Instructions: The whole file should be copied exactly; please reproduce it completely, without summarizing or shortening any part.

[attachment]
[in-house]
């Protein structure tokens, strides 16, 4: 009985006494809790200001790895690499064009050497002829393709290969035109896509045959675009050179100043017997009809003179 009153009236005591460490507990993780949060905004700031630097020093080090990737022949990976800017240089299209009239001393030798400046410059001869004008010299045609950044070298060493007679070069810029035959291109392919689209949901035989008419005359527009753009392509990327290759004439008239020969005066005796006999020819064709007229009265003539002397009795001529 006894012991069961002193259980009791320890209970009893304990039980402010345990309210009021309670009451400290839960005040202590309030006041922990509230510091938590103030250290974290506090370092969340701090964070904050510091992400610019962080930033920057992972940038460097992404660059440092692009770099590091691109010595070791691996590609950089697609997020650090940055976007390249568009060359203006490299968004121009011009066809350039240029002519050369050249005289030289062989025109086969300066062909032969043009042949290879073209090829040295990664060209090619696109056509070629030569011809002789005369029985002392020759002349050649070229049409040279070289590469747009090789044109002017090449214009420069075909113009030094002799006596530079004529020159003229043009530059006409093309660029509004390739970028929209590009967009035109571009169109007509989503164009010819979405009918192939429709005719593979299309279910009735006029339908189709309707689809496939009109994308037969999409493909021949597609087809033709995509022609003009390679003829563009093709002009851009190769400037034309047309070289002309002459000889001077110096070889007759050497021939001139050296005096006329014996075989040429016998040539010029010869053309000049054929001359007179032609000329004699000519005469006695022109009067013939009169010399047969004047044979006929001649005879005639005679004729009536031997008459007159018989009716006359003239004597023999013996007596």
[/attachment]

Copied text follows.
[in-house]
């Protein structure tokens, strides 16, 4: 009985006494809790200001790895690499064009050497002829393709290969035109896509045959675009050179100043017997009809003179 009153009236005591460490507990993780949060905004700031630097020093080090990737022949990976800017240089299209009239001393030798400046410059001869004008010299045609950044070298060493007679070069810029035959291109392919689209949901035989008419005359527009753009392509990327290759004439008239020969005066005796006999020819064709007229009265003539002397009795001529 006894012991069961002193259980009791320890209970009893304990039980402010345990309210009021309670009451400290839960005040202590309030006041922990509230510091938590103030250290974290506090370092969340701090964070904050510091992400610019962080930033920057992972940038460097992404660059440092692009770099590091691109010595070791691996590609950089697609997020650090940055976007390249568009060359203006490299968004121009011009066809350039240029002519050369050249005289030289062989025109086969300066062909032969043009042949290879073209090829040295990664060209090619696109056509070629030569011809002789005369029985002392020759002349050649070229049409040279070289590469747009090789044109002017090449214009420069075909113009030094002799006596530079004529020159003229043009530059006409093309660029509004390739970028929209590009967009035109571009169109007509989503164009010819979405009918192939429709005719593979299309279910009735006029339908189709309707689809496939009109994308037969999409493909021949597609087809033709995509022609003009390679003829563009093709002009851009190769400037034309047309070289002309002459000889001077110096070889007759050497021939001139050296005096006329014996075989040429016998040539010029010869053309000049054929001359007179032609000329004699000519005469006695022109009067013939009169010399047969004047044979006929001649005879005639005679004729009536031997008459007159018989009716006359003239004597023999013996007596």